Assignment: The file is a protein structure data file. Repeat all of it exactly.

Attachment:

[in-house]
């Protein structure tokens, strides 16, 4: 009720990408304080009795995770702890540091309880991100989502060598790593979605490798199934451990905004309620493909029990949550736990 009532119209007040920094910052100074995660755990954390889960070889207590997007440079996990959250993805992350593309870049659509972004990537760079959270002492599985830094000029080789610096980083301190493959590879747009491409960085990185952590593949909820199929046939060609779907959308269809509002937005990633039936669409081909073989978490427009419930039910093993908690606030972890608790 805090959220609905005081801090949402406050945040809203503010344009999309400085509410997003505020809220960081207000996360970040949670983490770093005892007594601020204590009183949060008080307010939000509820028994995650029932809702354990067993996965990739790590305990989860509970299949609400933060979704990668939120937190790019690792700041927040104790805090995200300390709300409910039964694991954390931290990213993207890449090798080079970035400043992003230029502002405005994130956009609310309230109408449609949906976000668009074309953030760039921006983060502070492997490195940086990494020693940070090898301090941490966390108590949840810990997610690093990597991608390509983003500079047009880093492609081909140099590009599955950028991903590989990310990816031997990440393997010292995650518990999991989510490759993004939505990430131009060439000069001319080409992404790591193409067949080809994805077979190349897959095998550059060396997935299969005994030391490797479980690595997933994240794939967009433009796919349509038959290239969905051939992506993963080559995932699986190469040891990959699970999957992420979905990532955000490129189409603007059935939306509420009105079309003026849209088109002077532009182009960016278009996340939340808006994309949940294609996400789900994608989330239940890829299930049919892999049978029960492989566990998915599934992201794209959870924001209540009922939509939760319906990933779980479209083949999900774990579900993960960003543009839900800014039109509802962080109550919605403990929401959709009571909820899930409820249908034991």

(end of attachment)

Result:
[in-house]
């Protein structure tokens, strides 16, 4: 009720990408304080009795995770702890540091309880991100989502060598790593979605490798199934451990905004309620493909029990949550736990 009532119209007040920094910052100074995660755990954390889960070889207590997007440079996990959250993805992350593309870049659509972004990537760079959270002492599985830094000029080789610096980083301190493959590879747009491409960085990185952590593949909820199929046939060609779907959308269809509002937005990633039936669409081909073989978490427009419930039910093993908690606030972890608790 805090959220609905005081801090949402406050945040809203503010344009999309400085509410997003505020809220960081207000996360970040949670983490770093005892007594601020204590009183949060008080307010939000509820028994995650029932809702354990067993996965990739790590305990989860509970299949609400933060979704990668939120937190790019690792700041927040104790805090995200300390709300409910039964694991954390931290990213993207890449090798080079970035400043992003230029502002405005994130956009609310309230109408449609949906976000668009074309953030760039921006983060502070492997490195940086990494020693940070090898301090941490966390108590949840810990997610690093990597991608390509983003500079047009880093492609081909140099590009599955950028991903590989990310990816031997990440393997010292995650518990999991989510490759993004939505990430131009060439000069001319080409992404790591193409067949080809994805077979190349897959095998550059060396997935299969005994030391490797479980690595997933994240794939967009433009796919349509038959290239969905051939992506993963080559995932699986190469040891990959699970999957992420979905990532955000490129189409603007059935939306509420009105079309003026849209088109002077532009182009960016278009996340939340808006994309949940294609996400789900994608989330239940890829299930049919892999049978029960492989566990998915599934992201794209959870924001209540009922939509939760319906990933779980479209083949999900774990579900993960960003543009839900800014039109509802962080109550919605403990929401959709009571909820899930409820249908034991």